A lawsuit filed by a Los Angeles County firefighter challenging the COVID19 vaccine mandate as violating the Americans with Disabilities Act, has been dismissed. Marcia Wilson filed suit pro se in April contending that she was being discriminated against on account of a perceived disability.
Wilson’s allegations and underlying legal theory to challenge the vaccine mandate are not unique. In June we covered a lawsuit filed against FDNY making the same allegations, often referred to as the “regarded as having a disability” claim. However, the US District Court for the Central District of California was having none of it. Quoting from the decision:
- Plaintiff alleges that Defendant discriminated against her on the basis of disability in violation of the Americans with Disabilities Act.
- The ADA prohibits “limiting, segregating, or classifying a job applicant or employee in a way that adversely affects the opportunities or status of such applicant or employee because of the disability of such applicant or employee.”
- Plaintiff claims that Defendant “began regarding [her] as having the disability of a contagious disease” and imposed certain “accommodations” on her.
- She equates “accommodations” with “COVID-19 mitigation measures,” including: taking experimental injections under Emergency Use Authorization which are being promoted as ‘vaccines’ but which are not legally vaccines; submitting to repetitive, non-job-related medical examinations (nasal tissue testing, temperature checks); being placed under isolation, segregation and quarantine without due process; using medical devices for mitigation measures; disclosing Plaintiff’s medical records and history for non-job-related matters and participating in clinical trials and epidemiological experiments as a condition of employment.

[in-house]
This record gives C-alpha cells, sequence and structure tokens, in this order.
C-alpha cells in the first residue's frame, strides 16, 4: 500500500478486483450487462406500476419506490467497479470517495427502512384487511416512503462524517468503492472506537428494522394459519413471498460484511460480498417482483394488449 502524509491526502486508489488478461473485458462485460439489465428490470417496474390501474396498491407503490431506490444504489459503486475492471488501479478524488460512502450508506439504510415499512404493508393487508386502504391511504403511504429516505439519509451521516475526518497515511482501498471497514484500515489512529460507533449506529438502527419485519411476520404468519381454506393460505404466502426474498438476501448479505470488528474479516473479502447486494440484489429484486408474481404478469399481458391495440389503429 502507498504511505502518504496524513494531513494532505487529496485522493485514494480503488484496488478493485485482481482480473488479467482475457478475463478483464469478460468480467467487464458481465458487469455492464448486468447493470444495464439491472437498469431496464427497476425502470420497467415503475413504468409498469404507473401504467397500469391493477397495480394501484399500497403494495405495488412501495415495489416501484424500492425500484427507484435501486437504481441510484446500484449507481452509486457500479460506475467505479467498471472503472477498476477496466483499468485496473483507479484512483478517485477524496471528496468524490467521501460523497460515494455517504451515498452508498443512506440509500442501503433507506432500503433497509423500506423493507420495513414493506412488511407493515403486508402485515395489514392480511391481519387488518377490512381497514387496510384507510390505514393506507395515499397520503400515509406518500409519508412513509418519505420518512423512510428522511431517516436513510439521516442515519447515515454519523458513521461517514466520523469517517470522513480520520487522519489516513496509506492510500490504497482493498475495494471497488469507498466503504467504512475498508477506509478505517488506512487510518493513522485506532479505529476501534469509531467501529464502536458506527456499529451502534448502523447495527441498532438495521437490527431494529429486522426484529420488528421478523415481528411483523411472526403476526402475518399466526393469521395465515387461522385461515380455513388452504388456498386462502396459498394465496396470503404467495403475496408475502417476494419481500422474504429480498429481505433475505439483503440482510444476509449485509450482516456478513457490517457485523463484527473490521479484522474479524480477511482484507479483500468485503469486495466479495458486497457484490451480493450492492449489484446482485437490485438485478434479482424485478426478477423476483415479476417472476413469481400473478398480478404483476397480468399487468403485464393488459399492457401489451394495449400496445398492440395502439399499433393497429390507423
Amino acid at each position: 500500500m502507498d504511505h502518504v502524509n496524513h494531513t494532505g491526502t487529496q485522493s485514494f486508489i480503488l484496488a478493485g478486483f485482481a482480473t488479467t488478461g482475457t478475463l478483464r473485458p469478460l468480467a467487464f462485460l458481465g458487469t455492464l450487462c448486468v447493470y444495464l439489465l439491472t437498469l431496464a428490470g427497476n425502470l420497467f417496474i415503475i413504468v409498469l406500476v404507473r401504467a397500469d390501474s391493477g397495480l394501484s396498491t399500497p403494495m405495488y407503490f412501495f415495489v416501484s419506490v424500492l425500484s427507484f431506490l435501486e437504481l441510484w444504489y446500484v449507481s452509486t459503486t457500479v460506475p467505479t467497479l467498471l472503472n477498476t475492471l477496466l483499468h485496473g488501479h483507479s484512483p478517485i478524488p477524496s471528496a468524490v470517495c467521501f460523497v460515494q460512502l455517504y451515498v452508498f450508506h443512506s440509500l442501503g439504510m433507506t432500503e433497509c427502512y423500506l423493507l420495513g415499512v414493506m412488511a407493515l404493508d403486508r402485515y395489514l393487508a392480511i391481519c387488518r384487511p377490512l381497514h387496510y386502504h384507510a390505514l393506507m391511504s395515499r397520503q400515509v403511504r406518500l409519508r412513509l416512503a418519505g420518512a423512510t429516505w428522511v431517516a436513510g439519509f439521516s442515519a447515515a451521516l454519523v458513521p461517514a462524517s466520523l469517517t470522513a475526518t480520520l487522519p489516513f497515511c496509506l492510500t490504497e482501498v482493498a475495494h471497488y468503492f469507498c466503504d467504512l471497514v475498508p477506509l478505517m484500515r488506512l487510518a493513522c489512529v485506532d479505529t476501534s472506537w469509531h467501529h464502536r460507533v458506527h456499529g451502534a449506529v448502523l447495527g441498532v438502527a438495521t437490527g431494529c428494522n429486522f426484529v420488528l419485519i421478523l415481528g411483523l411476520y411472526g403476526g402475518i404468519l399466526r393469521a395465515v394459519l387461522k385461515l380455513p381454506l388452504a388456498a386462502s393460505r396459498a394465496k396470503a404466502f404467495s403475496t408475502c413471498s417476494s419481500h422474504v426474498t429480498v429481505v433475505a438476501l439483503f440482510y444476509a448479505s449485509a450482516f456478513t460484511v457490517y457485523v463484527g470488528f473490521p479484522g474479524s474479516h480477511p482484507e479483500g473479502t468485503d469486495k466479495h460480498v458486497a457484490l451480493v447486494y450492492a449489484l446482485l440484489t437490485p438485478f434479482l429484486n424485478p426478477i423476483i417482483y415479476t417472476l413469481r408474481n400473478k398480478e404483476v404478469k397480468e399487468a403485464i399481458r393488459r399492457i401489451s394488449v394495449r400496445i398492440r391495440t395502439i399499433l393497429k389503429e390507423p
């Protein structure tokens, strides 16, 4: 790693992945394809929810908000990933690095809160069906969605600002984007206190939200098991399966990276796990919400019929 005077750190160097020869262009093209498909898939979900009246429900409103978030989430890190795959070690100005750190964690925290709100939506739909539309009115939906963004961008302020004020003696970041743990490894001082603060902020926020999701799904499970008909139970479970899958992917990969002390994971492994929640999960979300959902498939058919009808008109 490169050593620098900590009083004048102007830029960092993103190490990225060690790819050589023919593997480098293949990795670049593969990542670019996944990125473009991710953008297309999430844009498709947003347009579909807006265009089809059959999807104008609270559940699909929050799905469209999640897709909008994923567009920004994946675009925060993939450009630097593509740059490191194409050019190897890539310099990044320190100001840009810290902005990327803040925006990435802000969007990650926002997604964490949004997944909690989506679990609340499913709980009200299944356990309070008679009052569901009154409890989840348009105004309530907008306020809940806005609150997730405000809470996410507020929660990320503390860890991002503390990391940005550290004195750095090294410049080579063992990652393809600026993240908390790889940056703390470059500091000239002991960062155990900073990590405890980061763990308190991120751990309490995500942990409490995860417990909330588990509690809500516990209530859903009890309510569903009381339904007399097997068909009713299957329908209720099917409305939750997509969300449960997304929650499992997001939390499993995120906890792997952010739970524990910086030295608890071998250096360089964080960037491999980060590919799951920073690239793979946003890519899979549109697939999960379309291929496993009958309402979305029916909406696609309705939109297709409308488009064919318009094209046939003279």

- According to Plaintiff, these “accommodations” affected her ability to work and protesting these “accommodations” subjected her retaliation.
- To sufficiently state a claim, Plaintiff must allege that she is “disabled” and “qualified,” as defined under the ADA, and suffered an adverse employment action because of her disability.
- A person can satisfy the definition of “disability” by establishing that she was subject to discrimination because of a “perceived physical or mental impairment whether or not the impairment limits or is perceived to limit a major life activity.”
- Impairments that are “transitory and minor” are excluded.
- The Court observes several implausible aspects of Plaintiff’s claim.
- First, it does not appear plausible that Plaintiff’s perceived contagious disease—presumably COVID-19—is a physical impairment that is not transitory and minor.
- “A transitory impairment is an impairment with an actual or expected duration of 6 months or less.”
- The Court takes judicial notice that the expected duration of a COVID-19 infection is less than 6 months. Most patients with more severe-to-critical illness likely remain infectious no longer than 20 days after symptom onset.
- As such, Plaintiff’s purported “disability” cannot plausibly satisfy the statutory definition.
- Second, it is not plausible that Defendant treated Plaintiff differently because of a disability.
- Plaintiff does not allege that the “COVID-19 mitigation measures” targeted her personally, and it is doubtful that they applied only to her.
- Without an allegation of disparate treatment, it is implausible that Defendant implemented COVID-19 prevention policies because of a perception about Plaintiff.
- Because Plaintiff does not—and cannot—state a plausible claim, the Court dismisses this action.
- All pending dates of the Court’s calendar are vacated as moot. The Clerk shall close this case.
Here is a copy of the decision:
Here is a copy of the original complaint: